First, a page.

After the COVID lockdowns, Equinox Booking started ramping up the local-level gigs, and Breakeven Booking in tandem was ramping up bringing bigger tours down here when bands would normally skip SFL. Also, during the lockdowns, a ton of my best friends moved away, particularly ones I am in bands with so I felt a huge hole in my life where I was no longer contributing to my scene in the way I wanted to.

So I decided I wanted to just do a zine to try and get the newer South Florida heads involved. Then, after months of workshopping this zine, Tobby (Collaterall, Be All End All) asked me if I wanted to do a fast hardcore band, and I was like fuck yeah that would be cool thing to do cause my other bands are much less active since I have to fly out for one-offs when I want to play gigs. Plus, I liked the idea of collaborating with someone I hadn't with before.

So we met up and developed his outline for the Collateral demo and I thought it was so fuckin beast that it needed more love than just putting it out with little thought and effort beyond a Bandcamp drop and a Instagram post. At this point, I was like two interviews into my zine it was going so slowly because I'm a picky and lazy bastard so I was like yo what if instead of a zine I just do a label just so we can put this out and maybe anything else we as a squad might come up with.

The fact that I'm about to be at 8 releases, with one being a record, would have been unimaginable to me at the time.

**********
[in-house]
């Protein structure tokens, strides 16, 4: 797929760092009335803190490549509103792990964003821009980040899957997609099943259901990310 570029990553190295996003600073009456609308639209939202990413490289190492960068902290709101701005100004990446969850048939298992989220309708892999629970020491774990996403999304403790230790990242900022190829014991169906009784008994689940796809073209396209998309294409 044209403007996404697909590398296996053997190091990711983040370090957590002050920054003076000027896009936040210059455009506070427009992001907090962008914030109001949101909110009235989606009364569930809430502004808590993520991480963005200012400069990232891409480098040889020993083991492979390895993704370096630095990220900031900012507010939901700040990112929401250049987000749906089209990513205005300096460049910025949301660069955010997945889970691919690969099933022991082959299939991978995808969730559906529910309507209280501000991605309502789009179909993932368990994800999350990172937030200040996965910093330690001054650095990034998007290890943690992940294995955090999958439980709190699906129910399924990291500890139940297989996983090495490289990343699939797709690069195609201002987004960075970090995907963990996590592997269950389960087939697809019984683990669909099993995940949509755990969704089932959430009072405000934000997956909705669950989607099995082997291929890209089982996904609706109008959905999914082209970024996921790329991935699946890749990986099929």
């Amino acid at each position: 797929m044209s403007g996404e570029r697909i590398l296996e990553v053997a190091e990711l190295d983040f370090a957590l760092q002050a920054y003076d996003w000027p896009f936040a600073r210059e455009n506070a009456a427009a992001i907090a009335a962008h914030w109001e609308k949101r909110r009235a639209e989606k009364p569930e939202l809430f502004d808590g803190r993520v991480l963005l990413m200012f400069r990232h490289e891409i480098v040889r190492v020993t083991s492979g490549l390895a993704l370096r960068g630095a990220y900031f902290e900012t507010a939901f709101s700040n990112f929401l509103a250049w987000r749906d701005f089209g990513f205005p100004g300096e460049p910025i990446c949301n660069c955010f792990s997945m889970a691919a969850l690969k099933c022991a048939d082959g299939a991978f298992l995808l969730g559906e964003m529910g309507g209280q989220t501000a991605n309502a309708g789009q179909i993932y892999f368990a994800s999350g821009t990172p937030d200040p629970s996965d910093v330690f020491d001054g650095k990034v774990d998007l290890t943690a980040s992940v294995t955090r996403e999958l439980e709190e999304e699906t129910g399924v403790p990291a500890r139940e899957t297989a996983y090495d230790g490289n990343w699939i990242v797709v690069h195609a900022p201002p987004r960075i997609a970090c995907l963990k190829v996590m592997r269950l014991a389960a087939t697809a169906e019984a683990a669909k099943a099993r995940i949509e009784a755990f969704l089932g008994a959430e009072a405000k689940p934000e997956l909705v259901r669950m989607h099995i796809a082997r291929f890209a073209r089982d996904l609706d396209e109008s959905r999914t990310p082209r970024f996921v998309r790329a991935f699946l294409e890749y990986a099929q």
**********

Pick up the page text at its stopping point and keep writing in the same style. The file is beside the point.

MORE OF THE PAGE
Were there any specific records labels that inspired you to do it?

My time involved in hardcore has always been spent liking a little bit of everything and I wanted the label to represent that in a consistent manner while also drawing attention to shit I feel like would've been overlooked if I was just released into the ether.

That being said, I've spent these years looking up to a variety of different labels, I think the older inspirations are obvious so I would say the ones that most inspired me are the local ones that I loved growing up in SFL like IOU and Plead Your Case, I'd even say to an extent Arduous Path Records, while being stylistically different I helped them with a bunch of graphical shit and layouts so it feels like a part of the puzzle too.

Let’s talk a bit about some of the Fortress releases. The first drop was the Collateral demo, a band you play in. It feels like you guys got a great response out of the gate. How has everything felt from your standpoint?

Yeah, it's still kinda wild to me how great the response was and still is for that demo, its kinda weird because I put the band out but am also in the band so it feels like a baby to me in two different ways like I catch myself saying I'm proud of them forgetting that I'm right there with them. We thought maybe like 10 people in south Florida would care but that was (and still is) enough for us, but we've gotten a ton of great opportunities and had a ton of great times together.